As co-founder of the Cathedral Chant School, I hope that my own personal journey will inspire others. I knew nothing about our heritage of early sacred music until my first visit to the tiny chapel of my alma mater, Thomas Aquinas College. I did not know how to sing, or to read a note of music. When I heard the unassuming melodies of Gregorian Chant and the subtle harmonies of sacred polyphony entwine their silky strains with the Liturgy, I was moved toward contemplation in a way that was new to me. Since then I have seized every opportunity to learn and sing this music.
Although I do not have a degree in music, or a previous background in directing a chant schola, I was still chosen to co-found the Cathedral Chant School. What I do have to offer is a strong background in cantoring (especially at the Cathedral), ten years of chanting experience, some semiological studies under a previous schola director, and attendance at the Sacred Music Colloquium and at an advanced Gregorian chant study week in Solesmes, France. And, of course, I bring a strong passion for what I do.
Just as in the case of Moses, God chooses as instruments people who least expect it. Slow of speech and slow of tongue, Moses was called by God to free His people from the shackles and miseries of the land of Egypt. Through the grace of God, Moses succeeded in his task, and freed God's people to worship their Maker in a more befitting way. Today we musicians are called as Moses was called. The People of God need to be freed for contemplation of the heart of God, and our ancient musical heritage is uniquely capable of leading us toward this encounter with the divine.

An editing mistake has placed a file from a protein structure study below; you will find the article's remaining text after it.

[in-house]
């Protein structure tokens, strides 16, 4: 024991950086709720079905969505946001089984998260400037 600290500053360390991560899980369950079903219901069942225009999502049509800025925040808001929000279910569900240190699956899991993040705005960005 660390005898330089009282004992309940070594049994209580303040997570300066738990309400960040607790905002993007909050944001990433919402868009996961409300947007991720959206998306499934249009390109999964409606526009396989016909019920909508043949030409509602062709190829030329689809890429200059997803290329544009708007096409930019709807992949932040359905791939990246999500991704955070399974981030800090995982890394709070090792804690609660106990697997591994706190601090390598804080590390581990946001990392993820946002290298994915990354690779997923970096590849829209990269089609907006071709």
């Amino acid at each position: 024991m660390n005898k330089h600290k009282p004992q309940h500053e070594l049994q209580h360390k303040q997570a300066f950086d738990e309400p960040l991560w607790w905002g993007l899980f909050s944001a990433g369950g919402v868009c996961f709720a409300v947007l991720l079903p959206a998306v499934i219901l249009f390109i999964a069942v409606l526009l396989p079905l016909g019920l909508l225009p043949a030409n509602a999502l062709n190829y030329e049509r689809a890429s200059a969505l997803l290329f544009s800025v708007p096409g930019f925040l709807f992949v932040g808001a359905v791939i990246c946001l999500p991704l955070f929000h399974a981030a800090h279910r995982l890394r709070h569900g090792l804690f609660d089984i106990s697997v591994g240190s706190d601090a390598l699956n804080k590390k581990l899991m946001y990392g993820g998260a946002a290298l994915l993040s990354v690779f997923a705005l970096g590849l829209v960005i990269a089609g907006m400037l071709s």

For updates on the Cathedral Chant School, please visit our Facebook fan page, or email email@example.com to be added to our email list.
A binder which provides an overview of the development, structure, and curriculum of the Cathedral Chant School is now available. Included are a copy of the Latin Mass Hymnal, our starter folder, and 100 highly organized pages of proposals, fliers, schedules, class handouts, and lesson plans. If you are interested in a copy, please send a $30 check payable to Angela Manney, Office of Sacred Music, 613 NE Jefferson, Peoria, IL 61603.
The Latin Mass Hymnal: A Concise Guide to the Novus Ordo Mass for Catholic Parishes is now available for use. This hymnal was developed by volunteers dedicated to providing a low cost, educational tool for parishes that are re-introducing Latin and Gregorian chant. The current version has several features that aid and encourage congregational participation including (a) side by side Latin and English translations for the Order of the Mass, (b) chant in modified standard notation for all responses and ordinaries, (c) 35 chants in both Gregorian and standard notation along with guides to Gregorian chant notation and Latin pronunciation, and (e) literal translations directly below music text. A compact disc with recordings by a cantor is also available for parishioners interested in learning at home. Approximate cost is $3.00 per copy. Contact Candy Bartoldus (firstname.lastname@example.org) or Fr. Paul Dudzinski (540-675-3432).